Reduction of emergency services delayed at Fort Meade

Arundel has until June 1 to study effects of cutback

April 04, 2004|By Molly Knight | Molly Knight,SUN STAFF

Anne Arundel County officials have until June 1 to assess the effects of a decision by Fort Meade to drastically reduce its 24-hour emergency services and instead rely on paramedics from surrounding counties, now that the Army has postponed the effective date until then.

Originally scheduled to take effect tomorrow, the plan was put on hold last week - a decision that left critics hopeful that the Army will find another way to cut costs.

"I think it [the delay] is a good move," said James Goetz, Fort Meade EMS spokesman. "I'm a firm believer that they don't want to lose EMS and that they postponed the decision so they can figure out how to fund us."

Under the plan, paramedics at the Army post - who work out of its Kimbrough Ambulatory Care Center - will work from 6 a.m. to 9 p.m. Monday through Friday, excluding holidays.

The change would save the Army about $40,000 a year, about half of what it costs to run the unit of 12 paramedics and three ambulances.

But some fear that the cutbacks will compromise security at the Odenton base and put an undue burden on the Anne Arundel County Fire Department.

Last week, Anne Arundel County Executive Janet S. Owens expressed concern that if Fort Meade makes the reductions, the county's Fire Department will have to pick up more emergency calls. That could put an additional strain on a department struggling with poor response times and a staffing crunch.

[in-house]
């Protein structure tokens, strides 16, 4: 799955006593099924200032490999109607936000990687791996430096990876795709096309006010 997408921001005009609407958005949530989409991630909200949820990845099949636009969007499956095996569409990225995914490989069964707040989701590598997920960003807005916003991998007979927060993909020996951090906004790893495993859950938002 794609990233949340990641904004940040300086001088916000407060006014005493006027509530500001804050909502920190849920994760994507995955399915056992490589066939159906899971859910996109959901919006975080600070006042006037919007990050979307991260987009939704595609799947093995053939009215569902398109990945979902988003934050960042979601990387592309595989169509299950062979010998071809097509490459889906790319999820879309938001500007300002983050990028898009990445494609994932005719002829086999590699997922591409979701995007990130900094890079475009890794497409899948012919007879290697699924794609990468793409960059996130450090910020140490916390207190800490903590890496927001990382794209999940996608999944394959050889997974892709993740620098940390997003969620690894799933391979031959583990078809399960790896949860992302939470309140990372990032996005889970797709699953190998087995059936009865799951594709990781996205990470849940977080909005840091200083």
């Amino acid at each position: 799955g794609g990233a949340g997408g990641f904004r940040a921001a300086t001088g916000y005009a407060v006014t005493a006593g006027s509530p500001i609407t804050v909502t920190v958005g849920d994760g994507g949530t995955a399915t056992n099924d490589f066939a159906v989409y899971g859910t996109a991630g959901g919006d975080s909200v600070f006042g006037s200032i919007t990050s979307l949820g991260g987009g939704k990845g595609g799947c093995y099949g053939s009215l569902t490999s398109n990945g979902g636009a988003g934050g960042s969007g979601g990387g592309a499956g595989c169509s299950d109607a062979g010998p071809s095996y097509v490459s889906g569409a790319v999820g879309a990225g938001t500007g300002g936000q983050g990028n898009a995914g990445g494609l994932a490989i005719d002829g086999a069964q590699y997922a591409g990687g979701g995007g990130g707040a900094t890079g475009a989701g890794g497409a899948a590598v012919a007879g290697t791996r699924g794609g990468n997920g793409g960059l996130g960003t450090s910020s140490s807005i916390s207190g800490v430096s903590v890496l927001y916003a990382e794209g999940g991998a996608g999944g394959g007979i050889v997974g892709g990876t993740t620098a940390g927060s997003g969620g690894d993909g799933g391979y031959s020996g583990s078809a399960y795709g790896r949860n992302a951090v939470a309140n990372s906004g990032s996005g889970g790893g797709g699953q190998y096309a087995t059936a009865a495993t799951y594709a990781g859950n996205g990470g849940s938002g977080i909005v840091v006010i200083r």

About 6,000 military families live at the post. It is home to the National Security Administration, one of the state's largest employers; the regional headquarters of the Environmental Protection Agency; and the Defense Department's journalism and public-affairs school.

The decision to delay the plan came after sharp criticism from Reps. Benjamin L. Cardin and C.A. Dutch Ruppersberger, who last week wrote a joint letter to Acting Secretary of the Army Les Brownlee asking him to reconsider the decision.

The congressmen said community impact had not been given enough consideration and expressed security concerns about outside emergency personnel and vehicles entering the post. In response to the Army's decision to postpone action, Ruppersberger said he is optimistic.

For Fort Meade EMS workers like Goetz, the delay is a hopeful sign. Still, he said: "What happens after June is anyone's guess."

Baltimore Sun Articles
Please note the green-lined linked article text has been applied commercially without any involvement from our newsroom editors, reporters or any other editorial staff.